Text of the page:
Outlander and heritage tourism

Doune_8
Doune Castle © David Gill

The Outlander series of books and TV series is having an impact on visitor numbers at heritage sites in Scotland (“Outlander tourism effect a ‘double edged sword’“, BBC News 15 February 2020). Doune Castle is reported to have a 200 per cent increase, rising from 38,000 in 2013 to 142,000 in 2008. It is now the fifth most popular Historic Environment Scotland site.

Culloden, managed by the National Trust for Scotland, has also seen a large increase in visitor numbers to over 213,000 in 2018.

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Source for Data: ALVA

Donkeys at Carisbrooke Castle

This is one of the more unusual features of Carisbrooke Castle on the Isle of Wight. This comes from a British Pathe news bulletin of 1963. The castle was placed under state guardianship and is now part of English Heritage.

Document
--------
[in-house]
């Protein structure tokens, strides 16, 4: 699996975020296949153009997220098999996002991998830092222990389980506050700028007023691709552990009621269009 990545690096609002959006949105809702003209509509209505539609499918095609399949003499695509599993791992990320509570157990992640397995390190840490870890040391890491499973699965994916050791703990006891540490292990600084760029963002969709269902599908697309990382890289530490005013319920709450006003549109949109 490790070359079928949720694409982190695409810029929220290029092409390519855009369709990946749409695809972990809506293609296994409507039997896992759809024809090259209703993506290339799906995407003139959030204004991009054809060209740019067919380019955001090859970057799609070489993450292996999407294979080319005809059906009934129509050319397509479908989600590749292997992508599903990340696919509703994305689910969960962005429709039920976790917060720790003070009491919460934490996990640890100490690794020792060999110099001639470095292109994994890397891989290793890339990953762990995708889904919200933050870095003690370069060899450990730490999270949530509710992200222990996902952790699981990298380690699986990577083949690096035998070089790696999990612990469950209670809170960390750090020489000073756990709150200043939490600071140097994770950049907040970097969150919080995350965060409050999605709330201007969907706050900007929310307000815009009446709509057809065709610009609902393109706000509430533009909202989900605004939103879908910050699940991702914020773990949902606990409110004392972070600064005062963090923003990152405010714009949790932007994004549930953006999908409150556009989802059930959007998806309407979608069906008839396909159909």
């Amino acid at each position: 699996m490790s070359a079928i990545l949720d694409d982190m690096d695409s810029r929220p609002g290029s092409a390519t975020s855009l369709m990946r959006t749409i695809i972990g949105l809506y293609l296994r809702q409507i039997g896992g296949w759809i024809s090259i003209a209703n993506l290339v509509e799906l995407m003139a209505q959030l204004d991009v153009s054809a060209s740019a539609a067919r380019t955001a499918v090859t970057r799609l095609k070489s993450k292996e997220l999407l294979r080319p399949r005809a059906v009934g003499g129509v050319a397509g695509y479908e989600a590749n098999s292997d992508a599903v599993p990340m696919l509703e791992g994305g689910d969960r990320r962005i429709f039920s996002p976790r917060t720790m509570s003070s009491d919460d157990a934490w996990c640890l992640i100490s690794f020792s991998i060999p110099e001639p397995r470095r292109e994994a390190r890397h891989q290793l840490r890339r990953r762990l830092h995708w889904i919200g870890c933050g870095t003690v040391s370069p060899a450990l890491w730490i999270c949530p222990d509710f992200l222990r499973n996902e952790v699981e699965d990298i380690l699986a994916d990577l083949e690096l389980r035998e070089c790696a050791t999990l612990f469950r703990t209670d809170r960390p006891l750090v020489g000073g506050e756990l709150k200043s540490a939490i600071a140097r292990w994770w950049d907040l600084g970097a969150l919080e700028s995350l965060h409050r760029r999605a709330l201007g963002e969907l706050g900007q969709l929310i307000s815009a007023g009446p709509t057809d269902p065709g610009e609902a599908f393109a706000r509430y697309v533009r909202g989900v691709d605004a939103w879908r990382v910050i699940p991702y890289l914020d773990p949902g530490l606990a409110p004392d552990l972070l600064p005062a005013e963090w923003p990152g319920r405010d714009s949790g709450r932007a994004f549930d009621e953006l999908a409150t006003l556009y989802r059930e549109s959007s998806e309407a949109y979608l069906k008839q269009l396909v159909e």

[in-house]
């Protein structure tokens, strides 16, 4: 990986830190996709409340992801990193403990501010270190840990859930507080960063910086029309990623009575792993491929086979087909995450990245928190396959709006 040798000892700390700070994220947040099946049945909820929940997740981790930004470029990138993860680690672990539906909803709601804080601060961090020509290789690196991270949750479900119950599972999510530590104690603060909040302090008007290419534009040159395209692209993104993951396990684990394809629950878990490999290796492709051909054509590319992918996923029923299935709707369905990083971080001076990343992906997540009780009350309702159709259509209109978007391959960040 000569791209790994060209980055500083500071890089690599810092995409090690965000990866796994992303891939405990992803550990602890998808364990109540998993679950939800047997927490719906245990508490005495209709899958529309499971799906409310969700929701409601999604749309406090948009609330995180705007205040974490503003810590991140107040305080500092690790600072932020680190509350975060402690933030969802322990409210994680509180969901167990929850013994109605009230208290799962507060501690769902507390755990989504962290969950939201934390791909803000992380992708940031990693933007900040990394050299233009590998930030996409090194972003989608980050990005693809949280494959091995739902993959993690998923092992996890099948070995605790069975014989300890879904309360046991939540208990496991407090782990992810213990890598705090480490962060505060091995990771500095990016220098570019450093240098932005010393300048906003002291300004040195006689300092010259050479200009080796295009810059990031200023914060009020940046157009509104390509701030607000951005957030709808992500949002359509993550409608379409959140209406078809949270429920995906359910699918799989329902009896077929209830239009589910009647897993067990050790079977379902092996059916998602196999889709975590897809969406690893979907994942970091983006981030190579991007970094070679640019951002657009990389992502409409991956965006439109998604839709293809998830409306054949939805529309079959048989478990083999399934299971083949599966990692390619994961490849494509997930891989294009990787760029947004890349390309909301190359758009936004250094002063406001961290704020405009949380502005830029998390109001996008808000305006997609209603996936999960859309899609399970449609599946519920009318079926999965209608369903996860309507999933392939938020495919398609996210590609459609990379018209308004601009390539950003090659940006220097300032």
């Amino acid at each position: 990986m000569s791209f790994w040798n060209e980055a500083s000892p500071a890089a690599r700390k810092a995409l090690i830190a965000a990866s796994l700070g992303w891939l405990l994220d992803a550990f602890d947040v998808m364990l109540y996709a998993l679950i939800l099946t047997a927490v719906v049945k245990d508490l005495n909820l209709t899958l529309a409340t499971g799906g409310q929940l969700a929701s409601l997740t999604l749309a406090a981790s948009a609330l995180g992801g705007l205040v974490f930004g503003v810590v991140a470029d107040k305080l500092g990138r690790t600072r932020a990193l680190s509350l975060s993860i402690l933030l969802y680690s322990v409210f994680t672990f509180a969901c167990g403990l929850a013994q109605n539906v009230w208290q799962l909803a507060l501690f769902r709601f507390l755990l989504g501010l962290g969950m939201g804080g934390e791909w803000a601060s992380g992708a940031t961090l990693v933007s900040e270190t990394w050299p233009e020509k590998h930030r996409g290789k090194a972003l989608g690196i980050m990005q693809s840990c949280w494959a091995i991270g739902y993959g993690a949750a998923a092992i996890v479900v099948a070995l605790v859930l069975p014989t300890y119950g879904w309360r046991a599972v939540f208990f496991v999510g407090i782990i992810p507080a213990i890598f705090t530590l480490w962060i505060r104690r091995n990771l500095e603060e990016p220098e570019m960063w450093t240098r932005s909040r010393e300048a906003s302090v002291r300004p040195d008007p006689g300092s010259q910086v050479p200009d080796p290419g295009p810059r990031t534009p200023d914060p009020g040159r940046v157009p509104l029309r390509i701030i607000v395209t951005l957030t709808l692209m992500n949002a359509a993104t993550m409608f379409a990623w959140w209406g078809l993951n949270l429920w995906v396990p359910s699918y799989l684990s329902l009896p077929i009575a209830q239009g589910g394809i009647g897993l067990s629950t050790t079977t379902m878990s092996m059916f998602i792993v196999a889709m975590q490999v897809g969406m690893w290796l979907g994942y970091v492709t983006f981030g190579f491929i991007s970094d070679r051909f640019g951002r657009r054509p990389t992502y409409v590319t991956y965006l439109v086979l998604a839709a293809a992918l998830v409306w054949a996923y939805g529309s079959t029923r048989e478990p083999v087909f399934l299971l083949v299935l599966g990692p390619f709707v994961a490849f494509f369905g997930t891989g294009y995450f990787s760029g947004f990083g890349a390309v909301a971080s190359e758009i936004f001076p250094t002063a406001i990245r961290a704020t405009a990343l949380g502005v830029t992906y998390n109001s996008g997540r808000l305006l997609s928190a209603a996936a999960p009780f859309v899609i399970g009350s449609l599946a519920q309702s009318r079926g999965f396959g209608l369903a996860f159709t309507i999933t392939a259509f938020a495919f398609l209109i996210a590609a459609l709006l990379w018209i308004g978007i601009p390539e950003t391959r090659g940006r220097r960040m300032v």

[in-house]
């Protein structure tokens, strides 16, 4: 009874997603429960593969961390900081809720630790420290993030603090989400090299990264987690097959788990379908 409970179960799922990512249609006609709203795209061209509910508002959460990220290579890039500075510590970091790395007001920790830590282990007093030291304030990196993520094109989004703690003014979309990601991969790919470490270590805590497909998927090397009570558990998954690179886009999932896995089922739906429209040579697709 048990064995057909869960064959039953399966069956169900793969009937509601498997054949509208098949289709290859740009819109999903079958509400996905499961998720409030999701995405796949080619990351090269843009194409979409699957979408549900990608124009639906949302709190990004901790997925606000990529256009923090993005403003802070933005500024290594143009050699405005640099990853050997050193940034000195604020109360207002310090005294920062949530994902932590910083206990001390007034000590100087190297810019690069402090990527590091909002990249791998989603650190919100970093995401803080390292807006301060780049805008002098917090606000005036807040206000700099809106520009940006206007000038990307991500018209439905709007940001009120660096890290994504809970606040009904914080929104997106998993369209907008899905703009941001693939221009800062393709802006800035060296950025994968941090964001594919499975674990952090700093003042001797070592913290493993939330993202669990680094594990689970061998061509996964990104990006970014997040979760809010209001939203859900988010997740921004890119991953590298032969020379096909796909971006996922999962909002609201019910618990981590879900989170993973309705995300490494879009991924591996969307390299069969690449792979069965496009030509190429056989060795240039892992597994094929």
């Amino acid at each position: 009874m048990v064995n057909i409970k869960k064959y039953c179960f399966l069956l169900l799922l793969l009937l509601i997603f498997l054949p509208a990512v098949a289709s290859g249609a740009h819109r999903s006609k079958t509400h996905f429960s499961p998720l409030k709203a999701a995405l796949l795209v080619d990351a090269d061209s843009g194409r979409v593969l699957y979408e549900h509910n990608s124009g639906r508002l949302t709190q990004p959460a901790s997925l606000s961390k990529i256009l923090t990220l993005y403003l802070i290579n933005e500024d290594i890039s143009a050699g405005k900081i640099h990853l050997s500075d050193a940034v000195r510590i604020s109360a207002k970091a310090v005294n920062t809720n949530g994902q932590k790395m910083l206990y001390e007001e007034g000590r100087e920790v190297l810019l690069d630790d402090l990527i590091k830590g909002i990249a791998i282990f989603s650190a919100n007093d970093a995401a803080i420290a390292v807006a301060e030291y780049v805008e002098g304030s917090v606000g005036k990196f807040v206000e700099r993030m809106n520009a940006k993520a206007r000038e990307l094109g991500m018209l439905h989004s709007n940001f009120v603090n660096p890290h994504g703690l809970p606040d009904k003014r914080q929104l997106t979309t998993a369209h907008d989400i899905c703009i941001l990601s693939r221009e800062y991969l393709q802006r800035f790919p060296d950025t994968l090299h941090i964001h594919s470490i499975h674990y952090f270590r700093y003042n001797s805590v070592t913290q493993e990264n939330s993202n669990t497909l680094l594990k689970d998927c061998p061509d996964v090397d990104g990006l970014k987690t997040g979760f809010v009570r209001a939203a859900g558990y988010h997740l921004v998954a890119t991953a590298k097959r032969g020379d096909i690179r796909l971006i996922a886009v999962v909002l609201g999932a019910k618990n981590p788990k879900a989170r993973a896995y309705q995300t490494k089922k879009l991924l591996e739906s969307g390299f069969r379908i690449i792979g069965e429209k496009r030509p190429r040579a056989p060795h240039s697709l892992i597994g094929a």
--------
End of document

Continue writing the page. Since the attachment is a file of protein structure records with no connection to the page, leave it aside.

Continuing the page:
The well was dug after 1136, and is some 49 m deep. The first recorded mention of the use of donkeys to turn the wheel dates to 1696.

A more recent video from the BBC shows the revised conditions in 2011, although some of the older Ministry signage can still be spotted.

Excavating Lullingstone Roman Villa

Lullingstone Roman Villa © David Gill
Lullingstone Roman Villa © David Gill

Lullingstone Roman villa was excavated by Lt.-Col. G.W. Meates from 1949 to 1961. A short film of the excavations was made in 1958 and is now available via the East Anglia Film Archive (EAFA) at UEA.

A post on the guidebooks from the site can be found here.

The Southwold Railway

Bridge over the river Blythe on the Southwold Railway © David Gill
Bridge over the river Blythe on the Southwold Railway © David Gill

The Southwold Railway dates back to 1879 and ran from Southwold on the Suffolk coast to Halesworth. It closed in 1929. Traces of the line can be found, most notably where it cross the river Blythe near Walberswick. The replacement pedestrian bridge uses the original bases.

The Southwold Railway Trust promotes awareness of the heritage of the Southwold Railway.

A film of the railway can be found in the East Anglian Film Archive (EAFA) in addition to a short film about the last train before closure.